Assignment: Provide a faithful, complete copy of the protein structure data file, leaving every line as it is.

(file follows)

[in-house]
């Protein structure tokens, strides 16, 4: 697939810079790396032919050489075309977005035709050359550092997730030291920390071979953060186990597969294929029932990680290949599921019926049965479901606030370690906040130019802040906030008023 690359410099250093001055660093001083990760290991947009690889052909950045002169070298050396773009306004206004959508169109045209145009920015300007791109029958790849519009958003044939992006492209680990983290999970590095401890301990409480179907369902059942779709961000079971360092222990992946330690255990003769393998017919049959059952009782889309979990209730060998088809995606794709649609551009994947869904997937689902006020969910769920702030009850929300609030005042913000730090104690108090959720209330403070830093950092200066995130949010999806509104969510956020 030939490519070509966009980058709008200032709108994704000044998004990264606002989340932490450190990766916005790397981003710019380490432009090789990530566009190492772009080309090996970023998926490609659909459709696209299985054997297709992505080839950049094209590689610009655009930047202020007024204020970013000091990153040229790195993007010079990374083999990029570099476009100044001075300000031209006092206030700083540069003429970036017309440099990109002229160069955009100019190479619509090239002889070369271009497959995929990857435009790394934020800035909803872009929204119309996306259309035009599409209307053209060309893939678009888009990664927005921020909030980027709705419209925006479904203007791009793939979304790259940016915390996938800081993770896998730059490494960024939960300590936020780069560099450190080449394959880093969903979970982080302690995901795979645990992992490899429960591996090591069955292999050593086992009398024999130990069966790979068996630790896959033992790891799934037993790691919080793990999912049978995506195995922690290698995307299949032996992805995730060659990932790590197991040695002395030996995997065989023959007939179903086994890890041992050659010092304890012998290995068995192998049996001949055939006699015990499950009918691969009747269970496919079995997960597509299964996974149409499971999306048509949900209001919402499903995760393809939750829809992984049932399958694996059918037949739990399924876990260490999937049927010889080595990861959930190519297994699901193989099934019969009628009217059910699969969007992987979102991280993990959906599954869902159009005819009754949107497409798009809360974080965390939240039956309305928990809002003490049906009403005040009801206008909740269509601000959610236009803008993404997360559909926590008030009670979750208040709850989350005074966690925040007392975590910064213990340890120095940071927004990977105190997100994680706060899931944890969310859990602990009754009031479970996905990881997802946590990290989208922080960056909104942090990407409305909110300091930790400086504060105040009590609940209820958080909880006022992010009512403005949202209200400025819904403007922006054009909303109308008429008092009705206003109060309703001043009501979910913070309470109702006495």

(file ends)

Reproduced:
[in-house]
């Protein structure tokens, strides 16, 4: 697939810079790396032919050489075309977005035709050359550092997730030291920390071979953060186990597969294929029932990680290949599921019926049965479901606030370690906040130019802040906030008023 690359410099250093001055660093001083990760290991947009690889052909950045002169070298050396773009306004206004959508169109045209145009920015300007791109029958790849519009958003044939992006492209680990983290999970590095401890301990409480179907369902059942779709961000079971360092222990992946330690255990003769393998017919049959059952009782889309979990209730060998088809995606794709649609551009994947869904997937689902006020969910769920702030009850929300609030005042913000730090104690108090959720209330403070830093950092200066995130949010999806509104969510956020 030939490519070509966009980058709008200032709108994704000044998004990264606002989340932490450190990766916005790397981003710019380490432009090789990530566009190492772009080309090996970023998926490609659909459709696209299985054997297709992505080839950049094209590689610009655009930047202020007024204020970013000091990153040229790195993007010079990374083999990029570099476009100044001075300000031209006092206030700083540069003429970036017309440099990109002229160069955009100019190479619509090239002889070369271009497959995929990857435009790394934020800035909803872009929204119309996306259309035009599409209307053209060309893939678009888009990664927005921020909030980027709705419209925006479904203007791009793939979304790259940016915390996938800081993770896998730059490494960024939960300590936020780069560099450190080449394959880093969903979970982080302690995901795979645990992992490899429960591996090591069955292999050593086992009398024999130990069966790979068996630790896959033992790891799934037993790691919080793990999912049978995506195995922690290698995307299949032996992805995730060659990932790590197991040695002395030996995997065989023959007939179903086994890890041992050659010092304890012998290995068995192998049996001949055939006699015990499950009918691969009747269970496919079995997960597509299964996974149409499971999306048509949900209001919402499903995760393809939750829809992984049932399958694996059918037949739990399924876990260490999937049927010889080595990861959930190519297994699901193989099934019969009628009217059910699969969007992987979102991280993990959906599954869902159009005819009754949107497409798009809360974080965390939240039956309305928990809002003490049906009403005040009801206008909740269509601000959610236009803008993404997360559909926590008030009670979750208040709850989350005074966690925040007392975590910064213990340890120095940071927004990977105190997100994680706060899931944890969310859990602990009754009031479970996905990881997802946590990290989208922080960056909104942090990407409305909110300091930790400086504060105040009590609940209820958080909880006022992010009512403005949202209200400025819904403007922006054009909303109308008429008092009705206003109060309703001043009501979910913070309470109702006495």